The ” Lagunas Road” as some people call it, is (actually called “Reserva Eduardi Avaroa”) is on many peoples list, a series of salt lakes in the high desert of western Bolivia, connected by several roads or tracks, the altitude always 4000 m or higher. It is a harsh country, windy and it can get cold at night. There are no towns until you cross the border to Chile, this remoteness makes it a perfect home for flamingos and vicuña. The lakes are very picturesque, due to minerals and algae the reflect in different hues of color and are named accordingly. We drove the western route and spent the first night at Laguna Ganapa. The six of us parked the three vehicles near the edge of the lake and just could not get enough of the flamingos. Early in the morning their quiet chatter woke us up, we went outside with our cup of coffee and sat quietly, so not to interrupt them as they busily searched for food. But what’s that? Wroom wroom, here come the “Adventure Tours”, Landcruisers packed with tourists looking for an adventure. One after the other, originating either in Uyuni or San Pedro the Atacama they start out at 4 am (a lot of km to cover) unload their international clients for a quick photo shoot and then race on to the next site. So suddenly we had a gaggle of Chinese girls posing with the flamingos and “high fiveing” all around us. Luckily it did not seem to faze the birds much, but we broke camp and drove on. Later we talked to a guide as we lounged in a hot spring on the route. He told us that there are around 150 to 200 tour vehicles that drive the circuit Salar/Lagunas and they are very busy all year around. They drive much faster than us, it took us several days for the 450 km route. The road is rough and dusty, places for our campers to spend the night – out of the wind – were hard to come by. So we either huddled behind a rock outcropping or in a canyon.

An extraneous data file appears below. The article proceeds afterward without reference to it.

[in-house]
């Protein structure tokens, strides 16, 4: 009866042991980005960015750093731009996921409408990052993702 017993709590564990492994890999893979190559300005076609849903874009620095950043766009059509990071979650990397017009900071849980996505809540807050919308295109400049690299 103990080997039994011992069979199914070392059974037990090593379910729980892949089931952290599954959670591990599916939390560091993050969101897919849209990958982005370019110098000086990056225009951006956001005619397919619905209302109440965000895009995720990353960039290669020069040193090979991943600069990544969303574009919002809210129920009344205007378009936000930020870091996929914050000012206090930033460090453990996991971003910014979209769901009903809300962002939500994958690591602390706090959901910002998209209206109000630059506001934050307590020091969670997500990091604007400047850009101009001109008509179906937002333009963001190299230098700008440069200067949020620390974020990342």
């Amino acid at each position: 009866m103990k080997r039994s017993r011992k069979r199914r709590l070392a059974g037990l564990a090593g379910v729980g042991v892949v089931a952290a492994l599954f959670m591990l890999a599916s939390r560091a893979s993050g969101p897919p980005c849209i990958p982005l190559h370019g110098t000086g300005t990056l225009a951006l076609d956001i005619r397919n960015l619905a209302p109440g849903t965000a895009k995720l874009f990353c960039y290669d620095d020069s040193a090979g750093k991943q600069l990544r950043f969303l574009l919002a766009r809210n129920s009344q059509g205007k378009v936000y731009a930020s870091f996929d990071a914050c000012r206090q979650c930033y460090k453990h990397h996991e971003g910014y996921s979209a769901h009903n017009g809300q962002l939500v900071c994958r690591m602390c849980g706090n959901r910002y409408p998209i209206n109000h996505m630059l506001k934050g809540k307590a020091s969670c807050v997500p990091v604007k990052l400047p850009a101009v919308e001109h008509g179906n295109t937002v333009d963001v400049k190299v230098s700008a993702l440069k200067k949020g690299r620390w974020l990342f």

It really is an amazing area, high desert, salt lakes and high mountains, geysers and hot springs. But what we loved most were the many flamingos – three different kinds – in the lagunas.

One day, in the middle of nowhere, and in an area with very rocky roads, we came upon a group of motor cyclists from Italy, they had three flat tires and two broken air compressors, a sick guy in the support vehicle and one less motorcycle than they started with because Bolivian customs had confiscated one at the border. We helped them out as well as we could and sent them on their way.

When we left Bolivia we crossed into Chile to go to San Pedro de Atacama for supplies, do laundry and take lots of showers to get all the dust off. Driving into San Pedro on a paved road was a real treat. San Pedro was bustling with tourists, young and old, lots of tour operators, nice restaurants, street dogs and ice cream parlors. Heaven for Günter, I now call him “Senor gelato”!


“The Team”.



First night at Laguna Canapa.



On to the next laguna.



A chinchilla






Finding a place to spend the night, out of the wind.


All snug.


Laguna Colorda



Laguna Verde


Another great camp site out of the wind.


Hot springs

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Grey breasted seed snipe.


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Salt devils


Happy campers.